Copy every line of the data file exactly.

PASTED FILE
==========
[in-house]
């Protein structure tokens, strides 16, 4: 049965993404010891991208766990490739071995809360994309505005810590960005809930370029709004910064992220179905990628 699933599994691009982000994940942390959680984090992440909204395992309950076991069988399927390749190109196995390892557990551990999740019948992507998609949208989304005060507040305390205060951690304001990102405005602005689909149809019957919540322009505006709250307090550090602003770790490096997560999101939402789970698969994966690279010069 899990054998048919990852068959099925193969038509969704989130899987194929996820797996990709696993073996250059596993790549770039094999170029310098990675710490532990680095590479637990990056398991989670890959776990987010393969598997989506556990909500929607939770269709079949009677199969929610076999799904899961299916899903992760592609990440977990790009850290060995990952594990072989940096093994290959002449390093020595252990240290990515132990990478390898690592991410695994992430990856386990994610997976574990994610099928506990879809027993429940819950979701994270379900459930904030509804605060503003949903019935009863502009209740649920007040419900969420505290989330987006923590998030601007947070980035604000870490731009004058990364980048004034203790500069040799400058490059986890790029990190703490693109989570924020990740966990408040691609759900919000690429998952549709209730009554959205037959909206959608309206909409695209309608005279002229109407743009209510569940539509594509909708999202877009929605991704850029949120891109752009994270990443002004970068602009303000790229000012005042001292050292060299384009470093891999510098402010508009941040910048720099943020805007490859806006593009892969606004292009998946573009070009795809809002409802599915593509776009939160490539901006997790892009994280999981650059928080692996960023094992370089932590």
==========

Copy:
[in-house]
């Protein structure tokens, strides 16, 4: 049965993404010891991208766990490739071995809360994309505005810590960005809930370029709004910064992220179905990628 699933599994691009982000994940942390959680984090992440909204395992309950076991069988399927390749190109196995390892557990551990999740019948992507998609949208989304005060507040305390205060951690304001990102405005602005689909149809019957919540322009505006709250307090550090602003770790490096997560999101939402789970698969994966690279010069 899990054998048919990852068959099925193969038509969704989130899987194929996820797996990709696993073996250059596993790549770039094999170029310098990675710490532990680095590479637990990056398991989670890959776990987010393969598997989506556990909500929607939770269709079949009677199969929610076999799904899961299916899903992760592609990440977990790009850290060995990952594990072989940096093994290959002449390093020595252990240290990515132990990478390898690592991410695994992430990856386990994610997976574990994610099928506990879809027993429940819950979701994270379900459930904030509804605060503003949903019935009863502009209740649920007040419900969420505290989330987006923590998030601007947070980035604000870490731009004058990364980048004034203790500069040799400058490059986890790029990190703490693109989570924020990740966990408040691609759900919000690429998952549709209730009554959205037959909206959608309206909409695209309608005279002229109407743009209510569940539509594509909708999202877009929605991704850029949120891109752009994270990443002004970068602009303000790229000012005042001292050292060299384009470093891999510098402010508009941040910048720099943020805007490859806006593009892969606004292009998946573009070009795809809002409802599915593509776009939160490539901006997790892009994280999981650059928080692996960023094992370089932590």